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Paul Simon, The Sound Of America
Simon's visit to the library and its expansive Gershwin Collection was his first, "though I've been to Washington many times and never stopped there. It was quite extraordinary to see the breadth of their holdings -- quite amazing."
Among the items Simon saw: Samuel Morse's first telegraph message ("What hath God wrought?"), a pasta maker designed by Thomas Jefferson and such iconic musical documents as George Gershwin's score for "Rhapsody in Blue," manuscripts by Beethoven and Mozart, and Aaron Copland's library-commissioned ballet score for "Appalachian Spring," which made its premiere (with the Martha Graham Dance Company) at the library in 1944.
The library music division's holdings eventually will include many of Simon's manuscripts and recordings, testament to a career quite extraordinary in its breadth, albeit full of peaks and valleys. Tom & Jerry broke up to go to college, Garfunkel to Columbia University, Simon to Queens College, where it shouldn't surprise anyone that he earned a degree in English literature.
Both continued to work separately in the music business, Simon more actively, releasing a series of rock-and-roll singles, often under pseudonym and seldom with success. They'd eventually reunite in 1964 on a folk-style album, "Wednesday Morning, 3 AM." It was a flop (3,000 copies) until producer Tom Wilson remixed one of the five Simon originals, "The Sound of Silence," overdubbing electric guitar, bass and drums, and rereleasing it as a single that eventually went to No. 1. Simon had already moved to England to pursue a solo career that was suddenly interrupted as Simon & Garfunkel became one of the era's biggest-selling and most popular acts before splitting again in 1971.
Simon's early songs tended toward simple folk or folk-rock melodies, poetically ambitious lyrics and the influence of folk, doo-wop, gospel and jazz. As a solo artist, he ranged more widely, to Jamaica (the 1972 single "Mother and Child Reunion" was a first whiff of reggae in pop), South Africa and Brazil (1990's "The Rhythm of the Saints").
Through five decades, Simon's craft has been defined by impeccable musicianship, obsessive craft, an acute eye for detail and ears attuned to murmurs of the heart and soul, their travails and evolutions rendered with irony, humor and compassion. Simon's songs are part of the public consciousness, key lyrics part of our vernacular.
In the liner notes to "The Paul Simon Song Book," a 1965 U.K.-only album released before Simon & Garfunkel's breakthrough, Simon dismissed some of his songs, writing, "It's disconcerting, almost painful to look back over something someone else created and realize that someone else was you." By the way, that "Song Book" featured future standards that didn't appear in the States until 1966's "Sounds of Silence" album, including "I Am a Rock," "Leaves That Are Green," "A Most Peculiar Man" and "Kathy's Song."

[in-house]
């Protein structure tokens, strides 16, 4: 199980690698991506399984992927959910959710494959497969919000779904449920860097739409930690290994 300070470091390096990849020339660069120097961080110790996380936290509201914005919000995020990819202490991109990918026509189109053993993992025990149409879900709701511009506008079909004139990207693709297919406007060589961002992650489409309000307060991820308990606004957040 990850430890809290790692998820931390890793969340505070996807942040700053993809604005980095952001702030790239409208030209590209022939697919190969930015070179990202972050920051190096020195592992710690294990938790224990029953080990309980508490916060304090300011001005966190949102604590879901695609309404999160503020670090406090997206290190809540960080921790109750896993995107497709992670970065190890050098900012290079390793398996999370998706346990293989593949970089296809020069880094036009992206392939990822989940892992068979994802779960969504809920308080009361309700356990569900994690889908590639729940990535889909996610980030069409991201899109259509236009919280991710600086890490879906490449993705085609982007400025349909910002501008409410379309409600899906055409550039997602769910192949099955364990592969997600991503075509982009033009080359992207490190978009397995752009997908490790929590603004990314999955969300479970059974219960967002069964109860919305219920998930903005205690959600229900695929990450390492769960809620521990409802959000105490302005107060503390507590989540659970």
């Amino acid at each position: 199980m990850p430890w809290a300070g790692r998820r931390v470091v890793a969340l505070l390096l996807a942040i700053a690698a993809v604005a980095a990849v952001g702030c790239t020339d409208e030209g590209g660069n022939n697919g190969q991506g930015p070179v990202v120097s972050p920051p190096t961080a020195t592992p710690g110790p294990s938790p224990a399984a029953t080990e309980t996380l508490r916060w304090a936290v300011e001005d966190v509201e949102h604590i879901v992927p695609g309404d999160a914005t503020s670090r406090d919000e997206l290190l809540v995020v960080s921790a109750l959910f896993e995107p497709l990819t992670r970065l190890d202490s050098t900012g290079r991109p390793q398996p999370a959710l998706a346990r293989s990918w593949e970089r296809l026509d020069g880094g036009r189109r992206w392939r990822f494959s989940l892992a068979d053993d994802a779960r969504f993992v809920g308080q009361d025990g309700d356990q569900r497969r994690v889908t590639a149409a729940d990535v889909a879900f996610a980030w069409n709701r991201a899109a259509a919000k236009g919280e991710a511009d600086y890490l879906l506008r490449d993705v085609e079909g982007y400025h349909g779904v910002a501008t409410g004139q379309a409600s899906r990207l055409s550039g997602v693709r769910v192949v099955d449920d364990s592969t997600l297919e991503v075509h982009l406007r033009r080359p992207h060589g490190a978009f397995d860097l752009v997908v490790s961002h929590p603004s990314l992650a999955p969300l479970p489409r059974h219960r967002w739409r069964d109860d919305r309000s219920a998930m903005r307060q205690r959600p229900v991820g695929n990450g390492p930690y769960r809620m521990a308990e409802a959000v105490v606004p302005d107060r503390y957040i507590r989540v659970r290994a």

And there were still so many more "someone elses" to come.
"I don't have that kind of dramatic judgment which is kind of typical when you're in your middle 20s," Simon says, adding that he hasn't looked at "the really early stuff" for a while because he's working on an "Essentials" collection focused on his solo recording career, which has proved to have surprisingly long and strong legs. Last year's "Surprise," a collaboration with avant-art rock producer Brian Eno, was the work of an artist who, at 65, is clearly more focused on moving forward than looking back or resting on his laurels.
"It's following what you like about music at the moment," he says. "Every time I finish a record, in the year that follows, I think, 'What I really liked about that record was this, and what I don't care about is this.' The next place I went was an extension of what I really liked. Sometimes, it was a reaction to what I didn't like." "Graceland," Simon says, was his reaction to frustrations with the traditional songwriting approaches on 1983's "Hearts and Bones," one of his finest solo albums -- and his lowest-charting ever. Not only were there fresh cultural influences on "Graceland," but Simon retooled his integration of lyrics on top of musical tracks, often wiping out entire songs until he found the right match.
The Library of Congress will receive the extensive works-in-progress archives Simon has been keeping since he began "Graceland," written notes on yellow legal pads tracing how songs were made lyrically and CDs "of every little phase of a recording that typically starts with a drum pattern, or three or four, then edits and evolution and additions," he explains. "It may go on for months before you start to hear a vocal come down, and by the time you complete the process, you can hear every little nuance of what I decided to change in phrasing. It's pretty interesting to be able to document it so effortlessly."
If writing is a solitary act and the province of the introvert, public performance is that of the extrovert. Through the decades, it has been fairly obvious which one Simon is more attuned to.